Contrary to popular belief, washing the US flag is allowed. In fact, the US flag code does not indicate any information or provisions pertaining to the washing of the flag. And the decision to wash the flag depends on the prerogative of the owner as well as the fabric and the present condition of the real American flag.
Misconception 4: A Flag Must Be Destroyed Once It Touches The Ground
This myth is based on the idea that taints and dishonors the flag once it touches the ground and being displayed afterward. But in relation to the myth stated above, any real American flag that touches the ground can be cleaned as long as it still in serviceable condition.
Misconception 5: American Flags Used In Caskets Should Be Retired And Not Allowed To Be Displayed Again
The truth is, flags used in funerals can still be displayed upon the discretion of the owner. But they must make sure that it is still serviceable and in good condition with no stains or tears. In fact, American flags used in caskets are still displayed by the deceased soldiers’ families to commemorate their loyal service to our country. And such flags are usually neatly folded for presentation purposes.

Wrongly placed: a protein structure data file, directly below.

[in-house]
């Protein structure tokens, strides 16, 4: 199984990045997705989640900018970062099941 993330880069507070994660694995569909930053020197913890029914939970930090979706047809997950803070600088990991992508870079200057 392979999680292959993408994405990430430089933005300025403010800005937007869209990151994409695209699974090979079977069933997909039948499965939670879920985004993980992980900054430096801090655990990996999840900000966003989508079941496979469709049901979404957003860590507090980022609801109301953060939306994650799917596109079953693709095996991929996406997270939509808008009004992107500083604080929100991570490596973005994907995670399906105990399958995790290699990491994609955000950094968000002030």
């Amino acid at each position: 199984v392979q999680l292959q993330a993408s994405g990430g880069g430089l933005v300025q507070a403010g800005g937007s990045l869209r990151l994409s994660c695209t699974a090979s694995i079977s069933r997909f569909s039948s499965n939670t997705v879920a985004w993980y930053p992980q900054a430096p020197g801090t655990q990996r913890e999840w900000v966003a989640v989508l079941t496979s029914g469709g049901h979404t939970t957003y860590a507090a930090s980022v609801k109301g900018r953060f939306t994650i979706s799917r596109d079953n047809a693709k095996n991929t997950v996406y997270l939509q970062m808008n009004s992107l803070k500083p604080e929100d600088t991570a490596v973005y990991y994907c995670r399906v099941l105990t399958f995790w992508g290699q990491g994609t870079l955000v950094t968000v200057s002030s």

Misconception 6: US Flags Should Never Be Displayed At Night
Although flags are traditionally displayed during daytime, it doesn’t restrict us from displaying it at night time. Just make sure that it is properly illuminated as indicated in the US flag code.
Sufficient lighting is essential so anyone can easily recognize it as the flag of the United States from a distance.
Misconception 7: The US Flag Code Is Strictly Enforceable, And Any Violations Are Subjected To Penalties
The US flag code is also a subject of misconception due to capitalistic abuse and white lies motivated by patriotism. But in reality, the flag code was made only as a guide to American citizens on how to handle the flag properly. And such actions are not compulsory but rather mandatory, as stated in the opening sections of the US flag code. Hence, it does not carry penalties for any non-compliance and it doesn’t even include enforcement provisions.